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Rick Richman of Commentary has an excellent (if belated) post at PajamasMedia on the July 3 panel discussion on This Week. In a debate on what the U.S. Constitution protects, and what it can legitimately allow Congress to mandate via the Commerce Clause and Obamacare, George Will asked this:
WILL: … Let me ask the three of you. Obviously, obesity and its costs affect interstate commerce. Does Congress have the constitutional power to require obese people to sign up for Weight Watchers? If not, why not?
As Richman notes, none of the liberal panelists had an answer — or even attempted to address the core question of the constitutional limits of federal power. Quips Richman:
The whirring sound you could hear in the background was the Founders spinning.
So, too, must have been former U.S. Supreme Court Justice Louis Brandeis, among the first modern “progressives” on the Court.
Appointed by Woodrow Wilson in the early and heady days of the 20th Century progressive movement, Brandeis is a giant of the left to this day for his “people’s lawyer,” trust-busting, anti-corporation legacy. Yet even he would blanche at what Obamacare could bring about if not struck down. Brandeis wrote in a Supreme Court decision in 1928:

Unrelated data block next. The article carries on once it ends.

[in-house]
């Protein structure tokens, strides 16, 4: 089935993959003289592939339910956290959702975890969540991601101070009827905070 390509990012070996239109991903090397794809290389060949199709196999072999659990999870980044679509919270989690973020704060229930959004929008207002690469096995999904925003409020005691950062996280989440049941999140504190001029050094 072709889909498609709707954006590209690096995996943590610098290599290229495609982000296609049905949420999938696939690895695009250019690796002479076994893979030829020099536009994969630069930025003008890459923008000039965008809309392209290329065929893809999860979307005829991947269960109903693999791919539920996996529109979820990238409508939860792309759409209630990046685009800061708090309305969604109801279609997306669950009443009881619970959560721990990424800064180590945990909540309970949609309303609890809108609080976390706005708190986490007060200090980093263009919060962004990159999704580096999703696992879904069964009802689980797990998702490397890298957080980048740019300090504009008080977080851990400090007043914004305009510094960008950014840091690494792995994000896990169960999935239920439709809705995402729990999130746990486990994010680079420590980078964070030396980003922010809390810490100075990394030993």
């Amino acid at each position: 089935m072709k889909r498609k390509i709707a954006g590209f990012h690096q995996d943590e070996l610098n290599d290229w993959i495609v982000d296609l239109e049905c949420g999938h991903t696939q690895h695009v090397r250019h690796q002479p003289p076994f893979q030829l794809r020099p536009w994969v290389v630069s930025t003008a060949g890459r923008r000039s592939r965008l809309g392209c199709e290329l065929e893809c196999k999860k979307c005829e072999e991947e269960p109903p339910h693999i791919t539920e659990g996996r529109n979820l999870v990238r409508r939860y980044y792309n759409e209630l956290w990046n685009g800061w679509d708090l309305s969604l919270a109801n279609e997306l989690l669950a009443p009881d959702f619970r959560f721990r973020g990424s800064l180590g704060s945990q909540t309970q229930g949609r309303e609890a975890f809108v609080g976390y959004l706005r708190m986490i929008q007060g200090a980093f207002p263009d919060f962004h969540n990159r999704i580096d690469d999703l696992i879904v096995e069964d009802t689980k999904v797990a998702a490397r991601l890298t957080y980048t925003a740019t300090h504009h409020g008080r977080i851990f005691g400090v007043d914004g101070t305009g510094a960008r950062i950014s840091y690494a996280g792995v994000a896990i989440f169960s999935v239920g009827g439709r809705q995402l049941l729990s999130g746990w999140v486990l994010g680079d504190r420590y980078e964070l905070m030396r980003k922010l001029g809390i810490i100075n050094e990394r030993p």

Experience should teach us to be most on our guard to protect liberty when the Government’s purposes are beneficent. Men born to freedom are naturally alert to repel invasion of their liberty by evil-minded rulers. The greatest dangers to liberty lurk in insidious encroachment by men of zeal, well-meaning but without understanding.
You can find no such humility, let alone “understanding” in today’s brand of progressive, as George Will’s unanswered question revealed. One of those progressives who lack Brandeis’ understanding is our newest Supreme Court Justice, Elena Kagan — who couldn’t even give a straight, logical and simple answer when asked if the federal government could use the Commerce Clause to mandate that Americans eat a more-healthy diet.
COBURN: Well, I guess the question I am asking is: Do we have the power to tell people what they have to eat every day?
KAGAN: [long pause], Senator Coburn, [pause], um, [pause], I, I –
The correct answer is: Of course not — at least to progressives of a generation ago. Today’s breed of progressive believes that what they can’t encourage by persuasion must be compelled by law. And that’s what has conservatives and libertarians so worried — and why the modern Tea Party came forth.